San Diego Gopher SnakeSouthern California (from Santa Barbara county) down to Northern Baja California
Pacific Gopher Snake (Pituophis catenifer catenifer) out in the sun


Bull Snakes are more inclined towards a rodent diet, even though occasionally they are also be seen feeding on rabbits and birds. In some areas, they also enjoy bird eggs as their diet.

They also have a taste towards ground squirrels. Most baby bull snakes prefer to feed on a rat or small mouse every four to five days, while adults will feed on larger every two weeks or so.

A significant feature of the bull snake diet is its preference towards eating Gophers. Yes, a subspecies of Gopher snake tends to eat the Gophers themselves.

Here is a list of all the dietary items for a bull snake, arranged as per their preference.

  •   Gophers
  •   Ground Squirels
  •   Rats/mice
  •   Rabbits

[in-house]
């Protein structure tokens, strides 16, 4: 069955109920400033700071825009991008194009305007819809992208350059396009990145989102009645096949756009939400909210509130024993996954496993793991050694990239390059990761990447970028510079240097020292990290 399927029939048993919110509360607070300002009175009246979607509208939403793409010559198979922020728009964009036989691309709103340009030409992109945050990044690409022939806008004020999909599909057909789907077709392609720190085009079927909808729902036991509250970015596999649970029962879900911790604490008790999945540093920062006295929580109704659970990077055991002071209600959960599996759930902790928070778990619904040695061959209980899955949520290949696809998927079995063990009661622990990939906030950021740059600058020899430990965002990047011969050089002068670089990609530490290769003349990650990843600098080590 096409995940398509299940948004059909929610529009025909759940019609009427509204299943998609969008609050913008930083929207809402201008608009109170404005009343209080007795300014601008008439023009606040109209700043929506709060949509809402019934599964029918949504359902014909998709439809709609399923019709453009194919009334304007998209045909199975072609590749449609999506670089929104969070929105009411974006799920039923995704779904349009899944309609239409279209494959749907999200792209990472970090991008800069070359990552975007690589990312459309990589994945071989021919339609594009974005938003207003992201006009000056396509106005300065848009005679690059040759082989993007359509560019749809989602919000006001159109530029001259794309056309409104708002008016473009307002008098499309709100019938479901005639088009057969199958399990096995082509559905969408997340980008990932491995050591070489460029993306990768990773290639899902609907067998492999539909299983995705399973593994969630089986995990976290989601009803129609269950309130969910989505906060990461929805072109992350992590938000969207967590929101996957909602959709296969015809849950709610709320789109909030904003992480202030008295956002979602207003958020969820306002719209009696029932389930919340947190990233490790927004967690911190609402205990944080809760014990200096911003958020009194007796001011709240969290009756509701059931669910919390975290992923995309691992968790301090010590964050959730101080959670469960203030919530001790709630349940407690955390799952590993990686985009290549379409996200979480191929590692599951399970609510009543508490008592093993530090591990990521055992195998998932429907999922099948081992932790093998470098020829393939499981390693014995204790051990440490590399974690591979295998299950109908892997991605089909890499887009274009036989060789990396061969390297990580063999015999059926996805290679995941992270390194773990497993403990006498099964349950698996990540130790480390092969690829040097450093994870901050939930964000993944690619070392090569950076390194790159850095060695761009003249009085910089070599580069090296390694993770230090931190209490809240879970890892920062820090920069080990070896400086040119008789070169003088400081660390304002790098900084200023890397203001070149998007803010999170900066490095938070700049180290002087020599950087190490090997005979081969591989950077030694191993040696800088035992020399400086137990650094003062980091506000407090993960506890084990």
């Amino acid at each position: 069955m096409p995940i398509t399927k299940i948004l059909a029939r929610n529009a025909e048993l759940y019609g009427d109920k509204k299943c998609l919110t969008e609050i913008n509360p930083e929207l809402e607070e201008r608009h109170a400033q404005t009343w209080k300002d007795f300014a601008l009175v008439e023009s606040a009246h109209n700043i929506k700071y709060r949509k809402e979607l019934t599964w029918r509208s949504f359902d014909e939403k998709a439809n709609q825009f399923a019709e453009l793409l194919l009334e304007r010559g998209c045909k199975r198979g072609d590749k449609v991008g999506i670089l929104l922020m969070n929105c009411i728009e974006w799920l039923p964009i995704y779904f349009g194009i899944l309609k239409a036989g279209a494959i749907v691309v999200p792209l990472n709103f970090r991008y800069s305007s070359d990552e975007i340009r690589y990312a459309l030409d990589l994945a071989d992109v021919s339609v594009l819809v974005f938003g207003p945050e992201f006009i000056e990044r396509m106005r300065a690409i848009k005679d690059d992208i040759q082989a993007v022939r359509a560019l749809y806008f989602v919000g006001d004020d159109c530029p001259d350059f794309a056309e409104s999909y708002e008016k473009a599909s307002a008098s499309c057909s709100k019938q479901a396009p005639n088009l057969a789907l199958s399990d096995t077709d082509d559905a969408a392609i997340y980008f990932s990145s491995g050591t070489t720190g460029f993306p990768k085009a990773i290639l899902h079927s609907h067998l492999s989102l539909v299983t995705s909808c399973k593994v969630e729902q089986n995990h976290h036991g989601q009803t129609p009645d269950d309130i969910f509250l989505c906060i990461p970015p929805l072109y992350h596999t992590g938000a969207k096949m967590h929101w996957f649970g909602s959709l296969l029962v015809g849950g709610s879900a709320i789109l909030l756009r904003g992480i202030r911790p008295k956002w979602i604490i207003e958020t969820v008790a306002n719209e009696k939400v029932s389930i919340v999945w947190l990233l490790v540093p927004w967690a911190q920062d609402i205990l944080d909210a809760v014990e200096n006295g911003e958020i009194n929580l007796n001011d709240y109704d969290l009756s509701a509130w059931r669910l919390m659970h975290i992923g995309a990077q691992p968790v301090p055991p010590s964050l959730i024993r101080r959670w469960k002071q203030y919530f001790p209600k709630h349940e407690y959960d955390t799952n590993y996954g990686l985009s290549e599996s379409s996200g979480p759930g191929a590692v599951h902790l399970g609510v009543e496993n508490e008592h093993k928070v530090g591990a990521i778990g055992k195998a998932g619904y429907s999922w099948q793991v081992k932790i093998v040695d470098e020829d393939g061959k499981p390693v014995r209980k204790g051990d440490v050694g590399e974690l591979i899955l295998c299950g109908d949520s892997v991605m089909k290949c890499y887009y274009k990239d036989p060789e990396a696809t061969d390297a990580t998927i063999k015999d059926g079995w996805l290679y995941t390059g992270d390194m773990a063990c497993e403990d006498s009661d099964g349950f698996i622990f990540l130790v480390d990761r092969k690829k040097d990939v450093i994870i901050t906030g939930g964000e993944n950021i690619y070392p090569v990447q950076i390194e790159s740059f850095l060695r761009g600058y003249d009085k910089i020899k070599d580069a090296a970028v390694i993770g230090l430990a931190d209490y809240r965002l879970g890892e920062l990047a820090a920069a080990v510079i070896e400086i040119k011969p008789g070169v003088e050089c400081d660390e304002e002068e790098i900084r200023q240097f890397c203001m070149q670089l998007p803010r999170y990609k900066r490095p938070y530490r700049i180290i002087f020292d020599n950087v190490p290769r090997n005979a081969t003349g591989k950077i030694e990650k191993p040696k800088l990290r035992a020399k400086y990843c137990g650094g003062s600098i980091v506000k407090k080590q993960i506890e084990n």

•   Birds and their eggs
  •   Lizards

Gopher snakes, on the other hand, have a similar diet but are sometimes slightly more fond of small mammals, birds and lizards.

Bull Snake enclosure size
A very dark Bull Snake. They tend to be darker in the eastern part of their range

Defensive behavior

Bull snakes have a whole set of actions as their defensive behavior. When disturbed or preyed on, they prefer hissing and bellowing at first.

Both these are loud, bellows being the lesser loud of the two. Other actions include puffing up, mock striking and rattling their tail.

However, their bites do not hurt much. Moreover, they are non-venomous, so no risk of infections or any real damage.

Gopher snakes are also non-venomous. They have a similar behavior when disturbed or threatened.

They also tend to hiss, coil their bodies and shake their tales as a part of their defense mechanism. They tend to look like rattle snakes in order to warn away the enemy.

Both these snakes have a similar appearance to the rattle snake. That, combined with these defense activities, helps them warn away enemies.

Overall, the behavior is not the best way to tell these snakes apart – you should rely more on their different ranges, which we discussed earlier.

San Diego Gopher Snake (Pituophis catenifer annectens). Some individuals of this subspecies also have a red hue to them

Will a gopher snake shake its tail?

Yes, Gopher snakes shake their tail as a part of their defensive behaviour. In addition, they tend to shake their tales in order to warn away enemies when threatened or disturbed.